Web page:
Movie: Life, Like The Great Gatsby

Brian Olson
Professor John Hughes
ENC 1102
December 3, 1996

Imagine that you live in the nineteen twenties, and that you are a very
wealthy man that lives by himself in a manchine, on a lake and who throws
parties every weekend. This is just the beginning of how to explain the way
Jay Gatsby lived his life. This novel, by F. Scott, Fitzgerald is one that is
very deep in thought. Fitzgerald releases little clues along the way of the
novel that will be crusual to understand the ending. For instance, he makes
the blue coupe a very important clue, as well as the Dr. T. J. Eckleburg eyes on
the billboard that Mr. Wilson (the gas station attendant ) refers to as the eyes
of god. There are also other little things that relate to the reason of
gatsby\'s death. The main character\'s of this novel each have their part to do
with the ending, Nick Caraway is probably the main character of this novel, as
he comes down from New Jersey to new York to visit his cousin Daisy, who is
married to Tom Buchannan. These are some of the incidents that are included in
the novel as you will read further I will relate some issues of the novel, as
well as other critics have included their views on The Great Gatsby.
F. Scott, Fitsgerald was an American short story writer and novelist
famous for his depictions of the Jazz Age(the 1920\'s), his most brilliant novel
work being The Great Gatsby(1925). He was born in St. Paul, Minnesota on sept.
24, 1896 and died in Hollywood, California on December 21, 1940. His private
life, with his wife, Zelda, in both America and France, became almost as
celebrated as his novels. Fitsgerald was the only son of an aristocrat father,
who was the author of the star spangle banner. Fitzgerald spent most of time
with his wife, latter in their relationship they moved to france where he began
to write his most brilliant novel, The Great Gatsby. All of his divided nature
is in this novel, the native midwestener afir with the possibilities of every
Americans dream in it\'s hero, Jay Gatsby, and the compassionate princeton
gentlemen in it\'s narrator, Nick Carraway. The Great Gatsby is the most
profoundly American novel of it\'s time (Houghton).
Fitzgerald had an intensely romantic imagination, what he once called “a
heightened sensitivity to the promises of life,” and he rushed into experience
determined to realize those promises. Latter on in Fitzgeralds life, he started
to drink very heavily and became very unhappy. In 1930 his wife had a mental
breakdown and in 1932 another, from which she never recovered. With it\'s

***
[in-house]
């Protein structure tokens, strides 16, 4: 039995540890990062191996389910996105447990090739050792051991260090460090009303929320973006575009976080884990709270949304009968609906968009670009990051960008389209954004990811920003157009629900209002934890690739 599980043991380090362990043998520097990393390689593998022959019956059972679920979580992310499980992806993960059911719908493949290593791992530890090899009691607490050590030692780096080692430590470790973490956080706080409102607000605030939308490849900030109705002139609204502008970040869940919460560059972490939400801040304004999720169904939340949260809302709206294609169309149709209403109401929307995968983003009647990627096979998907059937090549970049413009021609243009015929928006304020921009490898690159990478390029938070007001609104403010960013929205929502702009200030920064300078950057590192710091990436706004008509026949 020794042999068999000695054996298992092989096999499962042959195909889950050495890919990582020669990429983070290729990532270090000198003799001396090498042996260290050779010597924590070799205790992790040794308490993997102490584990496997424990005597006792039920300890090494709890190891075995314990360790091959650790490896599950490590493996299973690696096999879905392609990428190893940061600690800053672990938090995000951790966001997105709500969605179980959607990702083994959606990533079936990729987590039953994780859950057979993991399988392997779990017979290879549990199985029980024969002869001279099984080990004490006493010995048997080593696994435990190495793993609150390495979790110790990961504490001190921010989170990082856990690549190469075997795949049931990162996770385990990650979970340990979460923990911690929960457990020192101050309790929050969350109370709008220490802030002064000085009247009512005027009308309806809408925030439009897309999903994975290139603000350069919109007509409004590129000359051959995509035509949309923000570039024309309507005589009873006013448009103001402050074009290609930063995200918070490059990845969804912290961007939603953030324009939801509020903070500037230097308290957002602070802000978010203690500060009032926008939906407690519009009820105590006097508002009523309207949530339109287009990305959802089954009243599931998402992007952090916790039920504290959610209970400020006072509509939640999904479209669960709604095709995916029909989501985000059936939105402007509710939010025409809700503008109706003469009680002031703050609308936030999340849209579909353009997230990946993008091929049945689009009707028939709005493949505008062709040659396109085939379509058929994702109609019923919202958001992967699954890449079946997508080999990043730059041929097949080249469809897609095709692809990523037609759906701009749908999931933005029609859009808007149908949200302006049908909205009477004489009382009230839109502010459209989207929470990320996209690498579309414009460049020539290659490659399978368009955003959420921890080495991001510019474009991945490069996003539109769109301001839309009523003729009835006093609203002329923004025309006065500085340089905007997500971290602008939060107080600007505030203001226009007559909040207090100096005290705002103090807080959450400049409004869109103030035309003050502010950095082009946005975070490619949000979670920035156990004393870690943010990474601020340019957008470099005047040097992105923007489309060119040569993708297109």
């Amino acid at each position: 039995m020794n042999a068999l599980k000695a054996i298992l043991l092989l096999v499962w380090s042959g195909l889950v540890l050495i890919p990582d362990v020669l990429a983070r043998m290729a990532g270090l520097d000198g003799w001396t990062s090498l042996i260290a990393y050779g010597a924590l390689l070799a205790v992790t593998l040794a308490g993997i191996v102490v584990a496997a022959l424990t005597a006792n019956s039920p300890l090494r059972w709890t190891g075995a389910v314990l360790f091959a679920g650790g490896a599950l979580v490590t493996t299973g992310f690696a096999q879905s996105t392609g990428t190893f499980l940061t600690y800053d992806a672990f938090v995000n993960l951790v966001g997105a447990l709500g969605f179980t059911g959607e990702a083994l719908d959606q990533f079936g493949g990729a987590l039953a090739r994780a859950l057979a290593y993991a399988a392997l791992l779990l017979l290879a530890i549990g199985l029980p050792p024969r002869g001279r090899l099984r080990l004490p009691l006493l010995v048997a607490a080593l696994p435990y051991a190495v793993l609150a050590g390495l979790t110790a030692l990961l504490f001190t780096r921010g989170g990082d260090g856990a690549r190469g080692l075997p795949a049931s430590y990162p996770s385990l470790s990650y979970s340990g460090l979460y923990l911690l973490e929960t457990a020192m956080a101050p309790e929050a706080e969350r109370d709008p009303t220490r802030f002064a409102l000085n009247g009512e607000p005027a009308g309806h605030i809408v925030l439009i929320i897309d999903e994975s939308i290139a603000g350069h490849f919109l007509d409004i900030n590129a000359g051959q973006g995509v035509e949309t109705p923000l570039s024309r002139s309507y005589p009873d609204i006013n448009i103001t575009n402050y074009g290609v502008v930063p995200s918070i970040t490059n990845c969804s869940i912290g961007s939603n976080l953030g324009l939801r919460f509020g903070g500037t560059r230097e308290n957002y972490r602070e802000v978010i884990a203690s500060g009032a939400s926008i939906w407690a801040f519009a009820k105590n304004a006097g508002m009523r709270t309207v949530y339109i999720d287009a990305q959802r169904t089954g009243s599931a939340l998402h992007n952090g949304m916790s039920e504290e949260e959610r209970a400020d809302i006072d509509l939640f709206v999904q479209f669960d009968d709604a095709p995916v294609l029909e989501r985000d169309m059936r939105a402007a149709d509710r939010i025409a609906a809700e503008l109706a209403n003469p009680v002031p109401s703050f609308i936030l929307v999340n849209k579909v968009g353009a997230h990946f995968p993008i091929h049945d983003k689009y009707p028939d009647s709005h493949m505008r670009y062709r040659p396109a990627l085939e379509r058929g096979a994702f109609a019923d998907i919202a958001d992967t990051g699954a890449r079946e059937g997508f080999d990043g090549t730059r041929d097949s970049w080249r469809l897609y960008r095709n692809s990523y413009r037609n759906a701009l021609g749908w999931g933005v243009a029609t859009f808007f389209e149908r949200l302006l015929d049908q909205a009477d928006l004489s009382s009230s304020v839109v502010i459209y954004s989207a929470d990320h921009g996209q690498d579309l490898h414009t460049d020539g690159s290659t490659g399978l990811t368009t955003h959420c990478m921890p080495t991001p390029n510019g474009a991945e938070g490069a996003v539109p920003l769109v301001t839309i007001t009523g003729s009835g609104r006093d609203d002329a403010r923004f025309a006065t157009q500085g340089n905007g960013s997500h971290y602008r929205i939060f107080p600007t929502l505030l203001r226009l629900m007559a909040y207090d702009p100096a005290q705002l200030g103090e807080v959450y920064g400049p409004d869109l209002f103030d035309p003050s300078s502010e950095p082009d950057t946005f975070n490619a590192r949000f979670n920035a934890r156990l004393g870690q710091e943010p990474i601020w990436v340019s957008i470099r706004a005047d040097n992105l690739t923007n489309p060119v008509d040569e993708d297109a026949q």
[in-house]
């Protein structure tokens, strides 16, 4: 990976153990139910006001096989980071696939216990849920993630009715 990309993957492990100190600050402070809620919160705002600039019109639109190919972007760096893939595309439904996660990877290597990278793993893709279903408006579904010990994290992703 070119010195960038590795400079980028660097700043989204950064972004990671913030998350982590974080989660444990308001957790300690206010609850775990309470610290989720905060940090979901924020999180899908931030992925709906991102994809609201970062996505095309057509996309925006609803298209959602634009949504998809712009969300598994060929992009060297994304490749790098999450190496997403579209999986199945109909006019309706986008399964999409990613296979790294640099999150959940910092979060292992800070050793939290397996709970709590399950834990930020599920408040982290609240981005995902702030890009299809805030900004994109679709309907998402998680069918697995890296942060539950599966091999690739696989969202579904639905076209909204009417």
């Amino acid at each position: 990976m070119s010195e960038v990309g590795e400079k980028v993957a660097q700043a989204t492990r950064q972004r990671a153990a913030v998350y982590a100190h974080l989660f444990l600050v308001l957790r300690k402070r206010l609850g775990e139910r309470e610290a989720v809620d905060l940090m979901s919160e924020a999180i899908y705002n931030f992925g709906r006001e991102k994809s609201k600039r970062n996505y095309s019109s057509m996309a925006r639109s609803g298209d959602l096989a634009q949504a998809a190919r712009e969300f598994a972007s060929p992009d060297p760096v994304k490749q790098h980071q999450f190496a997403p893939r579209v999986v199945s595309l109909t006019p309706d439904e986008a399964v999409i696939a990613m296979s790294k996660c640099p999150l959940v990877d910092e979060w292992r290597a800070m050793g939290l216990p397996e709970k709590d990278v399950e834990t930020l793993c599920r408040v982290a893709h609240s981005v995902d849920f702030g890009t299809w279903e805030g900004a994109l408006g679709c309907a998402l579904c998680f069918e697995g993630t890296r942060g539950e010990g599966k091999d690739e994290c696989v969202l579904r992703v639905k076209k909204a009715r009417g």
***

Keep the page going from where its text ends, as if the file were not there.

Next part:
failure and his despair over Zelda, Fitzgerald was close to becoming an
incurable alcoholic. He surpassed becoming an alcoholic though, and moved out
west to become a Hollywood screenwriter were he met his new wife Sheilah Graham,
but he never forgot about Zelda and his daughter Scotti. (Johnson, 384).
The Great Gatsby is an excellent review on how fitzgerald preceived his
life to be, in the same sense that he also was very wealthy. Gatsby, in this
novel is the mistiries wealthy man that lives in the big house across the lake
from Tom and Daisy Buchanann. There would always be some type of party going on
at his house, but for some reason he never attended to them, he would always
watch from his window. Nick Caraway is Daisy\'s cousin who comes to visit, Nick
needs a place to stay, so he finds an ad for a guest cottage that Mr. Jay
Gatsby owns. After Nick has moved in Jay and Nick become pretty close friends.
Jordan has always wondered who The Great Gatsby was, so she uses Nick to find
out more about him. As the story goes on, there are some odd things that
Fitsgerald relates to the story as important things. These important things
make you really think about what it means to the story. The Automobile in The
Great Gatsby is a very big topic for the conclution of the story. What we have
in The Great Gatsby is a creative manipulation of the automobile as symbol and
image to accomplish a variety of ends (O\'Meara, 74). O\'Meara goes on to say
that when Fitzgerald accentuates mechanism and minimizes aesthetics, he
depersonalizes vehicles and underscores the behavior of their drivers. The
existing criticism on automobiles in The Great Gatsby usually centers on one or
the other of these two functions.(O\'Meara,